Toxoplasmosis can cause abortions in sheep and goats
Small ruminant herds generally have a two to five percent abortion rate. Any percentage above this is a serious problem.
June 29, 2012 - Author: Mike Metzger, Michigan State University Extension
Toxoplasmosis is caused by the Toxoplasma gondii microorganism. It is a common cause of infectious abortion in sheep and goats, other animals and humans. Cats can be carriers of T. gondii, but typically only shed the organism when they are first infected. Cats often defecate and bury their feces in the hay and food storage areas of barns. Animals can become infected by ingesting food or water contaminated by these feces.
T. gondii enters the bloodstream of the ewe/doe and spreads to other tissues. In pregnant animals, T. gondii can invade and multiply in the placenta and pass to the fetus, causing fetal death, fetal mummification (where the animal reabsorbs the fetal fluid), stillbirth or the birth of weak kids/lambs. In some cases, the pregnancy can progress normally. Abortions from this microorganism occur mainly in the last trimester of pregnancy and may occur in animals of all ages and in successive pregnancies. To confirm the diagnosis of toxoplasmosis both the fetus and the placenta should be submitted to a diagnostic laboratory.
Humans can be infected by T. gondii by ingesting improperly cooked meat or unpasteurized milk from animals with toxoplasmosis. Pregnant women can also contract Toxoplasmosis and should not be exposed to direct contact with does kidding or ewes lambing or clothing or boots that may have been in contact with birthing fluids. Toxoplasmosis can result in miscarriage in women so pregnant women should take extreme caution at lambing or kidding time.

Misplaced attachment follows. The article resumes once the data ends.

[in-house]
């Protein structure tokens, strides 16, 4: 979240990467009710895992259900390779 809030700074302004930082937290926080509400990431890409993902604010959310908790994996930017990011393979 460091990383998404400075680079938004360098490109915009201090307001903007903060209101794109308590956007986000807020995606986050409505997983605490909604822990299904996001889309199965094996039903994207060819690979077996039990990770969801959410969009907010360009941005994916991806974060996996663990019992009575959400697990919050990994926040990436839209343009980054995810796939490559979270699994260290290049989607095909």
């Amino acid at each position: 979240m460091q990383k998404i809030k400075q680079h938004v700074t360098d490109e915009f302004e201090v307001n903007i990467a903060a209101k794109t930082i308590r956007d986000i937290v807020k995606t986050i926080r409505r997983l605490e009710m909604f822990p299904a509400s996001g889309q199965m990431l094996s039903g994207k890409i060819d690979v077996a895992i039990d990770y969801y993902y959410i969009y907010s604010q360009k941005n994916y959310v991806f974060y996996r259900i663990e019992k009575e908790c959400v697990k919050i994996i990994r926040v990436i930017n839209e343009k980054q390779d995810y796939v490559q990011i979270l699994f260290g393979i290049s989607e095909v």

If toxoplasmosis is the cause of abortion in a herd, a veterinarian should be consulted. Feeding decoquinate (2 mg/kg bw/day) or monensin (15-30 mg/head/day) throughout pregnancy may reduce the abortion rate in a herd with a history of toxoplasmosis. Sulfonamides are used to treat toxoplasmosis in goats. Clindamycin (12.5 mg/kg, IM, BID for 3 weeks) is also recommended. There is no vaccine available in the U.S. for toxoplasmosis.
Many of these drugs are not licensed for use in goats and may only be used on the advice of a veterinarian. Good management practices can also help control toxoplasmosis. Pregnant females should not be exposed to infected cat feces so it may be necessary to limit the cat population in the barn where pregnant doe/ewes are housed or feed is stored.